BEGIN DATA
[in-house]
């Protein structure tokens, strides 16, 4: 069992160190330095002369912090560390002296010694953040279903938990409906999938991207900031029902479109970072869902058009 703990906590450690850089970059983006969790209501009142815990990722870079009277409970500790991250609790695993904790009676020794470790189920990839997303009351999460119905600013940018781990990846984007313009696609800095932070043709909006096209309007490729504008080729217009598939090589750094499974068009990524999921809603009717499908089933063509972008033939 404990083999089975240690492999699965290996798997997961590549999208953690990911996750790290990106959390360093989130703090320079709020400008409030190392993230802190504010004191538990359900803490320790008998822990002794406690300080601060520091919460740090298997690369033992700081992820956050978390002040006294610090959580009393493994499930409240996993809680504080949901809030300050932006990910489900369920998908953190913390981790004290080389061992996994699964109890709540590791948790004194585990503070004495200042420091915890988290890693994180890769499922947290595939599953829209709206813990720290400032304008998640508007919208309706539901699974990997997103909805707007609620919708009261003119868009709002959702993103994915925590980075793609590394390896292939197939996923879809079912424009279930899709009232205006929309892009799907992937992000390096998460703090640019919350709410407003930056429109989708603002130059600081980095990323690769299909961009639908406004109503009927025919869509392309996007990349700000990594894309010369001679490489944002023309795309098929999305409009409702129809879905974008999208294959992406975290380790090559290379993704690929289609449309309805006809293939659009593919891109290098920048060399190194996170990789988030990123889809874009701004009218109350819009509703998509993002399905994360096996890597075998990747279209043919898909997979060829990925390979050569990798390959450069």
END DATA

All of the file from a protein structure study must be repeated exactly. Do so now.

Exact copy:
[in-house]
């Protein structure tokens, strides 16, 4: 069992160190330095002369912090560390002296010694953040279903938990409906999938991207900031029902479109970072869902058009 703990906590450690850089970059983006969790209501009142815990990722870079009277409970500790991250609790695993904790009676020794470790189920990839997303009351999460119905600013940018781990990846984007313009696609800095932070043709909006096209309007490729504008080729217009598939090589750094499974068009990524999921809603009717499908089933063509972008033939 404990083999089975240690492999699965290996798997997961590549999208953690990911996750790290990106959390360093989130703090320079709020400008409030190392993230802190504010004191538990359900803490320790008998822990002794406690300080601060520091919460740090298997690369033992700081992820956050978390002040006294610090959580009393493994499930409240996993809680504080949901809030300050932006990910489900369920998908953190913390981790004290080389061992996994699964109890709540590791948790004194585990503070004495200042420091915890988290890693994180890769499922947290595939599953829209709206813990720290400032304008998640508007919208309706539901699974990997997103909805707007609620919708009261003119868009709002959702993103994915925590980075793609590394390896292939197939996923879809079912424009279930899709009232205006929309892009799907992937992000390096998460703090640019919350709410407003930056429109989708603002130059600081980095990323690769299909961009639908406004109503009927025919869509392309996007990349700000990594894309010369001679490489944002023309795309098929999305409009409702129809879905974008999208294959992406975290380790090559290379993704690929289609449309309805006809293939659009593919891109290098920048060399190194996170990789988030990123889809874009701004009218109350819009509703998509993002399905994360096996890597075998990747279209043919898909997979060829990925390979050569990798390959450069």